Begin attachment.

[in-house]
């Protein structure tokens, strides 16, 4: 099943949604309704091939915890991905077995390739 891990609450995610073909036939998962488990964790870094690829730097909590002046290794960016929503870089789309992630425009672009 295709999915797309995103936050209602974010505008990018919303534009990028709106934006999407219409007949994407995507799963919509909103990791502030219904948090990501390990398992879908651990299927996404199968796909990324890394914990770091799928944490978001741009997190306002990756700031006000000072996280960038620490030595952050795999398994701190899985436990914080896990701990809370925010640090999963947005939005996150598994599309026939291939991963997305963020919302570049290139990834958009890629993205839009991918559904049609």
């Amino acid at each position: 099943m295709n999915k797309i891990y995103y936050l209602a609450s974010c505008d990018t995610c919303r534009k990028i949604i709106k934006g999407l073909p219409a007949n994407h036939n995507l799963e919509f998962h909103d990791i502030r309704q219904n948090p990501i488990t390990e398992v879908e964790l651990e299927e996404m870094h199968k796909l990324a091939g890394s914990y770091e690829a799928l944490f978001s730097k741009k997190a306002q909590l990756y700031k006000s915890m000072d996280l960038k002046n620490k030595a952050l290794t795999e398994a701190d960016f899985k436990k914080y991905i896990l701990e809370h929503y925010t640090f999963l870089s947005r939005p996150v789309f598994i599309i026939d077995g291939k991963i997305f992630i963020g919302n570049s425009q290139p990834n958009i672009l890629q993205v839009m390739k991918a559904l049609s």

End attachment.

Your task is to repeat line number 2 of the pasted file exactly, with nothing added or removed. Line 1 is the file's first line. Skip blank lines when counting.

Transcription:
């Protein structure tokens, strides 16, 4: 099943949604309704091939915890991905077995390739 891990609450995610073909036939998962488990964790870094690829730097909590002046290794960016929503870089789309992630425009672009 295709999915797309995103936050209602974010505008990018919303534009990028709106934006999407219409007949994407995507799963919509909103990791502030219904948090990501390990398992879908651990299927996404199968796909990324890394914990770091799928944490978001741009997190306002990756700031006000000072996280960038620490030595952050795999398994701190899985436990914080896990701990809370925010640090999963947005939005996150598994599309026939291939991963997305963020919302570049290139990834958009890629993205839009991918559904049609």